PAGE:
Time warp once again to the not-so-distant past of 2012: I was still shooting a lot of the fashionz, but reading a lot less of the fashionz printed periodicals. I no longer had a 50 minute train ride to absorb words. I was no longer at a law firm, but still had a pretty serious day job lawyering. I also had a pretty serious side-hustle for a primarily digital (at the time) fashion outlet. I saw the direction that the digital side of things was going, and I was okay with it. Because, hey, digital! Not naming any names except for Complex, but pay-to-play became king. Even those posts covering the stalwart click-generator brands who had enough hype that they didn’t have to pay for coverage, were just a cut/paste from the same press releases I received in my inbox. Yuck.
I get it. People have to make money and pay bills. And hey…. those pay-to-play pieces definitely justified the long form editorial pieces that no one (but me and other old guys) actually reads. Despite what was happening in the digital world, I had convinced myself that the old guard of printed fashion media had a level of scruples that transcended the necessity to pay bills. Or if they did have bills to pay, they would just do a really fat issue, packed with ads and possibly a wraparound of the latest Chevy truck, oh wait. Anyway, there was a certain type of outlet that I would fully expect to send interns out sourcing cocaine for brand-heads on a long night of courting those big spon-con dollars. In my mind, (the post-80s) GQ would never fall into that category. I mean, people spent good Coke (not that kind of coke) rewards points on them magz!
Jump forward again to not so long ago: I’m not really shooting that much fashion anymore, but I certainly still fancy myself as an aspiring gentleman. A while ago I saw that Glenn O’Brien the famed ‘style guy’ left GQ. It made me sad. When I saw that Mr. O’Brien subsequently passed away in 2017, I was sadder still.
O’Brien’s column was a treasure trove of style Dos and Don’ts for gents. Some of it was obvious. A lot of it was a lot more subtle. For example, I was able to have a chuckle to myself a few years ago when midtown finance bros adopted the unfortunate looking super wide spread collar paired with single windsor tie knots, en-masse. It looked ridiculous, but everyone was doing it for a hot minute (couple of years, actually). I unsuccessfully tried to find O’Brien’s quote about the look, so that I could link to it here. The comparison that he gave was something about a hippo’s mouth, or a dog with it’s head out the window. You get the idea. An example of one of his more subtle tips, is the advice he gave about never buying a sock that didn’t have a proper toe and heel. I ate the column up! Anyway, RIP, Mr. O’Brien.
After O’Brien’s passing, I took comfort in the fact that Jim Nelson and crew were still steering the ship. That brings us to late December 2017. In November, Madeline Weeks was laid off as fashion director, and shortly thereafter, Jim Moore stepped down as creative director. These events convinced me that it would only be a matter of time before Nelson also moved on. I hoped for the best.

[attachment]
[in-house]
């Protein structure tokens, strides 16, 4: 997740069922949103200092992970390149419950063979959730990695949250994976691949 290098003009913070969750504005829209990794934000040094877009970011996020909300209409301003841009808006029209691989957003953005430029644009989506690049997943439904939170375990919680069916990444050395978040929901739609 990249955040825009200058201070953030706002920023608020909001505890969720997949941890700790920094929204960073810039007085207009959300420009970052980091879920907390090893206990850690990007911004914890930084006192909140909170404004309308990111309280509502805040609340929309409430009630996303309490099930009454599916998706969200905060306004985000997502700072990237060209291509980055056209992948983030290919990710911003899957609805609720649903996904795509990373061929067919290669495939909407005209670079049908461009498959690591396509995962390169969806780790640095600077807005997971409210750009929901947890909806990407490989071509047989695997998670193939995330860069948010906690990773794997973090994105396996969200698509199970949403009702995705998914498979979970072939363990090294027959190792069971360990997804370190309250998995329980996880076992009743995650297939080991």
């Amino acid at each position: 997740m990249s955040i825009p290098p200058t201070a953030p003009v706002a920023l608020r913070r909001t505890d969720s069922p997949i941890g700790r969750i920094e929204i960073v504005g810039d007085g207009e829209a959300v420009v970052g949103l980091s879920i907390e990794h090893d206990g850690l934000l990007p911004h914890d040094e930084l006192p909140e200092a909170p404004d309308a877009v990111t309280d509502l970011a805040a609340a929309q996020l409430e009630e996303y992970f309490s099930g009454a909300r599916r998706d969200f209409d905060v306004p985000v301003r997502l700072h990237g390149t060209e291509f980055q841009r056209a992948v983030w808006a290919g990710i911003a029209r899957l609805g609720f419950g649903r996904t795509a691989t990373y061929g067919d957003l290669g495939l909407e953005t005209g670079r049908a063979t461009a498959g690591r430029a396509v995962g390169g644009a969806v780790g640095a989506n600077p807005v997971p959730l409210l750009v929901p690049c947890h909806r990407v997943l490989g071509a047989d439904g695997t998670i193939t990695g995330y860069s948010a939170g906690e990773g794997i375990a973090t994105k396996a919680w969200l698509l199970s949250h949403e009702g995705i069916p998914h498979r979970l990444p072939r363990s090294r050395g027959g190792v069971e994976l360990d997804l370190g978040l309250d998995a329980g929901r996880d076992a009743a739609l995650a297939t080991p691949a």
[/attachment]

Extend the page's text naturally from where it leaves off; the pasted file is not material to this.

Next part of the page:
Okay, so present day (1999 plus 20, to put things in perspective): For Christmas last year, B and I purchased each other various subscriptions to print media. The first issues of such publications started rolling in toward the middle/end of January. The New Yorker was the first one I received. I read it from cover to cover and was stoked to be reading magazines again.
Not long after, our magazines from Conde arrived: GQ for me and W for B (but also mostly for me). I flipped W first. I was pleased to see that it is still totally on-point, visually. Then I cracked GQ. It was the music issue. I’m not going to get heavily into my disappointment of the overall content. But there was a lot of that. I mean, for some inexplicable reason there was an interview with Steven Tyler in 2019 GQ and it didn’t include any plastic surgery recommendations for fading arena rockers.
Back to the point– I was curious to learn about Will Welch, the man who had replaced Jim Moore at the end of 2017, and more recently, Jim Nelson as the new editor in chief. I wanted to see how his letter from the editor stacked up against those of Jim Nelson. I wanted to read something by the new editor in chief that made him relatable for me; something universally appealing and thought provoking.
When I arrived at the page where I could finally kill my curiosity, I saw the below. Initially I kept at bay my knee-jerk impressions based on the photo. But as a read his piece, I was seriously, seriously disappointed.
Will Welch and his letter from the [new!] editor, GQ Feb 2019.
To be fair, the article is less about Welch’s observation of the world or how to navigate life as a man, and more about his transition from music journalism to his current role. Okay man, it’s your first letter from the editor, you need to tell your story. But, based on both the photo and the article, I can currently say that Mr. Welch is not a person from whom I would accept style advice or any advice for that matter.
I take that back. Dude probably has an inside line on where to score the best macchiato in South Williamsburg. Maybe he also has some good tips on
vape shops essential oils and where to scoop vintage vinyl. Those are all total guesses. I’m trying to give the benefit of the doubt, okay? Despite trying to be open minded, I can’t stop pegging him as that guy who I (a responsible dog owner) scorn for letting his dog run around off the leash in McCarron Park. Admittedly, that last bit might be a ‘me’ issue and/or a metaphor for this entire rant, haha. I won’t go down that rabbit hole right now. Seriously though; For my sake, and the sake of GQ, I hope that I’m totally wrong about Will Welch.
I still have 11 issues to go before my subscription expires, or more likely, auto-renews. C’mon Will, even though the ‘whole new era’ of GQ is led by someone who wears untied VANS and has hand tats, it doesn’t mean the mag has to be completely devoid of interesting journalism! I know you are no Jim Nelson, but let us write words that actually mean something! That is my hope and prayer, as they say in Salt Lake. Here is where I leave off.